W3C home > Mailing lists > Public > ietf-discuss@w3.org > February 1999

Re: Application "core protocol" BOF/WG idea

From: <spreitze@parc.xerox.com>
Date: Tue, 2 Feb 1999 09:44:37 PST
To: Chris Newman <Chris.Newman@innosoft.com>
Cc: discuss@apps.ietf.org
Message-Id: <99Feb2.094450pst."834439"@idea.parc.xerox.com>

I think a key question here is how to determine what the requirements are.  You've enunciated a "newness test" for features.  I suspect you don't mean to say that the requirements are "every feature that isn't 'new'".  What we've seen so far is a proposed list of "problems to solve"; on what basis should we argue for a problem to be included or excluded from this list?

I'm skeptical that the given list can really be addressed in 25 pages or less.  For example, ONC RPC (RFCs 1831 and 1832) addresses just about exactly a subset of your proposed problems, isn't very complex, and the two RFCs add up to more than 25 pages.

I also have a couple of things to say about your response to Carl-Uno's question of why ONC RPC didn't succeed.  You wrote: [[
My speculation, which I can't back up with research, is that RPC
mechanisms are a poor choice in general for standards-based protocols.
It's much harder to design an extensible and simple API than it is to
design an extensible and simple wire protocol.  In addition, APIs by their
nature tend to have significant biases in the direction of programming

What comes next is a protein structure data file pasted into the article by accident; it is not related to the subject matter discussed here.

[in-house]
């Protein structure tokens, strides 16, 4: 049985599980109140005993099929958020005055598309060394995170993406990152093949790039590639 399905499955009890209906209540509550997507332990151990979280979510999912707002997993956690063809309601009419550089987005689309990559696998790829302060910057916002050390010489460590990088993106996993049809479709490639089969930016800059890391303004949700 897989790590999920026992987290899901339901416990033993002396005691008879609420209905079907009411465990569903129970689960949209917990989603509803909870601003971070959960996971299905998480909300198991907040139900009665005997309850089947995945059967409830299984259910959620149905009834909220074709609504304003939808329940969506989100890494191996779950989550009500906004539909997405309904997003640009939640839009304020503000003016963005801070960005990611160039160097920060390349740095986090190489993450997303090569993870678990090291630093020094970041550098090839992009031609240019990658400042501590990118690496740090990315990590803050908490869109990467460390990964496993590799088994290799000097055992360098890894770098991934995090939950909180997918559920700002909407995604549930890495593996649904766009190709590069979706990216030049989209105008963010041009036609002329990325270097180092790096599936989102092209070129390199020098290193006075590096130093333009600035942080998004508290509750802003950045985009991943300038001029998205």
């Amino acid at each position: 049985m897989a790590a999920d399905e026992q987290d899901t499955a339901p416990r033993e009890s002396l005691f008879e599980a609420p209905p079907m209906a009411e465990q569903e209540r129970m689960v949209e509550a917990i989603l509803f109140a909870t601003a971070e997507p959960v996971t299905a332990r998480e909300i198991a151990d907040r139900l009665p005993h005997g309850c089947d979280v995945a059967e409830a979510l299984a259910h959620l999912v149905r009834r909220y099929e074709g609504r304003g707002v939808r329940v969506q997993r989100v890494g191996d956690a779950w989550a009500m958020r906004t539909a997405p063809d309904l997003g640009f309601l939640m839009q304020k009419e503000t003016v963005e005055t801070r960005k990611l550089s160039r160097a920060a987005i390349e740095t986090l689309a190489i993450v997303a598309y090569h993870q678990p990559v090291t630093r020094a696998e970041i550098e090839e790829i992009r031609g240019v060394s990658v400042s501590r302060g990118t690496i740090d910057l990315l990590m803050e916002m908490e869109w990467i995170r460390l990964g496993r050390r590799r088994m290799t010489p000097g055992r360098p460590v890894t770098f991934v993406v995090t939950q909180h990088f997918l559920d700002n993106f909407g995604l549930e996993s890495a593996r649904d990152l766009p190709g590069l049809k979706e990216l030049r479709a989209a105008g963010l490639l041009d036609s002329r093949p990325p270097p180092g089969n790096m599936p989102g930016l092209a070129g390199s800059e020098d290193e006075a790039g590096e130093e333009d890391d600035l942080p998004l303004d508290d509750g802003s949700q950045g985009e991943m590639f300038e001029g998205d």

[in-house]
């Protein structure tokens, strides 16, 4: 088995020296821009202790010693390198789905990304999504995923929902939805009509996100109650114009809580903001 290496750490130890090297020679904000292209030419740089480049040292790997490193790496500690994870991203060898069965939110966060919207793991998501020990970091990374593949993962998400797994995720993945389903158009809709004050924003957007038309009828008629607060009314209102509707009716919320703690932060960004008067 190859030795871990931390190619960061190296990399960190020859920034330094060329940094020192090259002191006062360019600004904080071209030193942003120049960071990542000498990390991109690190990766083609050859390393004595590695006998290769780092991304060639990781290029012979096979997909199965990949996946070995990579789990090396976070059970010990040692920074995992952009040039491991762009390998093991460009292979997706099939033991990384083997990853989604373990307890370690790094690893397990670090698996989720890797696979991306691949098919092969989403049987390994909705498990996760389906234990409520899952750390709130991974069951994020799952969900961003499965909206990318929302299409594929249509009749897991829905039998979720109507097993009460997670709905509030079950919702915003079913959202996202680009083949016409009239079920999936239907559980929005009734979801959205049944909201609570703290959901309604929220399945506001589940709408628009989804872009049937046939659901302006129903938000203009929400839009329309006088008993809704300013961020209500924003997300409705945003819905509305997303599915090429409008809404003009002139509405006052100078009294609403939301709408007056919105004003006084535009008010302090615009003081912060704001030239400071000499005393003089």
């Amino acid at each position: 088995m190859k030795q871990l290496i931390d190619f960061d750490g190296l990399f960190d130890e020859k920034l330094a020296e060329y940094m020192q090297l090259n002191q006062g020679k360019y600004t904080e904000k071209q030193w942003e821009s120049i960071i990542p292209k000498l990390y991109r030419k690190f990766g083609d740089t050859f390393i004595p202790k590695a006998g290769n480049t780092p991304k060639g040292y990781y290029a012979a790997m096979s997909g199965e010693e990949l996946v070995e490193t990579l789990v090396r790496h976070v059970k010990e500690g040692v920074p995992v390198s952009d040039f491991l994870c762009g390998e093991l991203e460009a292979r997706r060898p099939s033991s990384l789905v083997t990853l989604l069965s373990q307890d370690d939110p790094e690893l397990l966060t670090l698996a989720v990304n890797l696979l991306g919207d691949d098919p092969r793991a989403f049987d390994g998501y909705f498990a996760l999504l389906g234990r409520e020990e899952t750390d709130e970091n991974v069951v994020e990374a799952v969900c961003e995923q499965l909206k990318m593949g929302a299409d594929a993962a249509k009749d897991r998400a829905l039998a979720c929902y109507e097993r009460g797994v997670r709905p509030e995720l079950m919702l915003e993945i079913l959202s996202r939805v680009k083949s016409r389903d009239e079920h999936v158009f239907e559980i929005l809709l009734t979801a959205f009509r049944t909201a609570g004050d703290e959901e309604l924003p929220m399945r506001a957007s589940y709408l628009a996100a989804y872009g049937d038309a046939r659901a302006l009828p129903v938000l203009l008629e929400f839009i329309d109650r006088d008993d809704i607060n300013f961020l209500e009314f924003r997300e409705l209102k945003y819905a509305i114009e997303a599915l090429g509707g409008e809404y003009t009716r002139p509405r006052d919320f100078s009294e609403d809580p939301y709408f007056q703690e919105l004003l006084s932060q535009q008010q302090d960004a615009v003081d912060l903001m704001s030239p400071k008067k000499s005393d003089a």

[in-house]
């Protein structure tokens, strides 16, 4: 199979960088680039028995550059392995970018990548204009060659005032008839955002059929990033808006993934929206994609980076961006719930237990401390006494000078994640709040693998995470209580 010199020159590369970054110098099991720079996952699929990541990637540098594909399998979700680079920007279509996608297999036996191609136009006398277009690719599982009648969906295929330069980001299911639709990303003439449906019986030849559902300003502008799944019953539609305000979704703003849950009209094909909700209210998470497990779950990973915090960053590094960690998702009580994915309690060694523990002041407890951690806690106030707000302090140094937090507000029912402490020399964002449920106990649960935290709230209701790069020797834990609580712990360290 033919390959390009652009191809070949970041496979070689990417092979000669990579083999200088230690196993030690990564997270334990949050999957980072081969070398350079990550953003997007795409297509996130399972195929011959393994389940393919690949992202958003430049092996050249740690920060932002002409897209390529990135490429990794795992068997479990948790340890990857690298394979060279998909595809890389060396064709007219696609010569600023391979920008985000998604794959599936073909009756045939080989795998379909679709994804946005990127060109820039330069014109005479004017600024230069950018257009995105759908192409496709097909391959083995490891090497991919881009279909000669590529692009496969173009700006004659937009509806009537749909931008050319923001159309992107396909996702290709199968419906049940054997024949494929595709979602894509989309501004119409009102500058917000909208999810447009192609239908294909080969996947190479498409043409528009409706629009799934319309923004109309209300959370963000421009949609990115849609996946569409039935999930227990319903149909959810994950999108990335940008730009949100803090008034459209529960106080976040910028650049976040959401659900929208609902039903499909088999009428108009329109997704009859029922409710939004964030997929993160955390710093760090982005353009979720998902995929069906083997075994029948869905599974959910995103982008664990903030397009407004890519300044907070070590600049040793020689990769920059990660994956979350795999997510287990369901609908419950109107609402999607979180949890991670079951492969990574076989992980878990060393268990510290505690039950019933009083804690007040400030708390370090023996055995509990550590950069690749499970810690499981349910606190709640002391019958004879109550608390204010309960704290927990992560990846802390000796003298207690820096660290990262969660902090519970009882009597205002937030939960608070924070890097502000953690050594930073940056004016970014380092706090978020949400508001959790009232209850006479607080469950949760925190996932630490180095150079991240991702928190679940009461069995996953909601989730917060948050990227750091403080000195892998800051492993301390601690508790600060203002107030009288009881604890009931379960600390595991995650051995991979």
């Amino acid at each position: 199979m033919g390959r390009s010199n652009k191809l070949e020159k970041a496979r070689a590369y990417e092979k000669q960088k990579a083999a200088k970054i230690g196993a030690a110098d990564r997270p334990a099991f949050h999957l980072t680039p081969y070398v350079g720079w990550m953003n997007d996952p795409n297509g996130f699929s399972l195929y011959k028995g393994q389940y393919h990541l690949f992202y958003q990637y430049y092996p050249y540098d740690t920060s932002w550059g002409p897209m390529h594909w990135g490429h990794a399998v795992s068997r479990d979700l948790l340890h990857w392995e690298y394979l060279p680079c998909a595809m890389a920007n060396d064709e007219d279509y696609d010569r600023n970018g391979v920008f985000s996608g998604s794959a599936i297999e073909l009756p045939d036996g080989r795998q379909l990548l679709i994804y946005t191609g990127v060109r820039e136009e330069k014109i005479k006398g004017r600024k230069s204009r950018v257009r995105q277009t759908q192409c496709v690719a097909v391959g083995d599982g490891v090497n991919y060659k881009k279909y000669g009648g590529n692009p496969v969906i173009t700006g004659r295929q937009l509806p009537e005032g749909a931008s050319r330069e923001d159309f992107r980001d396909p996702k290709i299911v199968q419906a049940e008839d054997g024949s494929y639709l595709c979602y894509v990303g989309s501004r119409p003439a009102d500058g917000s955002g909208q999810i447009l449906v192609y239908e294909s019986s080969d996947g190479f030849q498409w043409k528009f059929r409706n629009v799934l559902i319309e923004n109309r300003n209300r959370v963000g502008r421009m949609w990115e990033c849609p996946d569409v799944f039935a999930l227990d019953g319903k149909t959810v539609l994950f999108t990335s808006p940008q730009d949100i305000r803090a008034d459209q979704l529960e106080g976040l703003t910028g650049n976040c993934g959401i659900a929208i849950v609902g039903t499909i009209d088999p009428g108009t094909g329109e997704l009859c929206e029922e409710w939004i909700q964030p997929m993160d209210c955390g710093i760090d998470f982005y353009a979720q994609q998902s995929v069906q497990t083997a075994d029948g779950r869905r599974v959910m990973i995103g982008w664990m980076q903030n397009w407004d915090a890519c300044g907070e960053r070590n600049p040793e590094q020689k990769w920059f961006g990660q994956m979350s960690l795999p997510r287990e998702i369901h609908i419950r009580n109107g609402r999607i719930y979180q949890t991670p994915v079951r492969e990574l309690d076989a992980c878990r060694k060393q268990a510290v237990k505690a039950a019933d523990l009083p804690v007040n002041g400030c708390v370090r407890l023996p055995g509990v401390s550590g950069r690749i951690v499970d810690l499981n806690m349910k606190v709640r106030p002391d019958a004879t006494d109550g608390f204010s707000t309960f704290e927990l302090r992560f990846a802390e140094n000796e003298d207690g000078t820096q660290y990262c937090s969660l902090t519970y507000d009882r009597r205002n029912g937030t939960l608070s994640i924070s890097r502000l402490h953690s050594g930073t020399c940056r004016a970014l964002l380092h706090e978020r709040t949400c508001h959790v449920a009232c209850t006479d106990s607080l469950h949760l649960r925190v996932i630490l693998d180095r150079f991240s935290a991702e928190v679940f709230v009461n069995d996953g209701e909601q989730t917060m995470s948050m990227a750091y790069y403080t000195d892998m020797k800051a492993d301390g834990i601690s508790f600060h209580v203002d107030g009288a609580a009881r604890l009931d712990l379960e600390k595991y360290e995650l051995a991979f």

language or operating system.  Finally, RPCs are designed to "hide" the
network -- I think the network and network latency in particular needs to
be explicitly factored into the design at several levels.  Non-RPC
protocols tend to force that to happen in practice.

I think it's critical to not confuse API design with wire protocol design.  HTTP/1.1, for example, *is* a request-response (i.e., RPC) protocol; it is also a wire protocol (I'm not sure I'd be willing to call it "simple", given that its spec is way over 25 pages).  API design brings in an additional set of problems, which the IETF has traditionally (though not completely --- witness GSS API) avoided.  For example, when I think about this kind of effort, I wonder about things like how to enable flexible mappings into programming languages for the standard data type system of the protocol (experience shows that a single standard mapping will not well serve all apps); I think the right solution is to have a flexible mapping mechanism, which is not a wire protocol problem (although presumption of such a thing may lessen requirements on the wire protocol).

I do think one thing that has hampered adoption of existing general-purpose solutions is their monolithicity (inusually in both spec and implementation; while people do sometimes write subset implementations from scratch, that's a lot of work and sorely tempts the implementor to specialize the protocol).  I think that what we really need is a radically modularized standard protocol (in both spec *and* implementation), so that an application layered over it can get just what it needs and pay for no more.

Received on Tuesday, 2 February 1999 12:48:25 UTC

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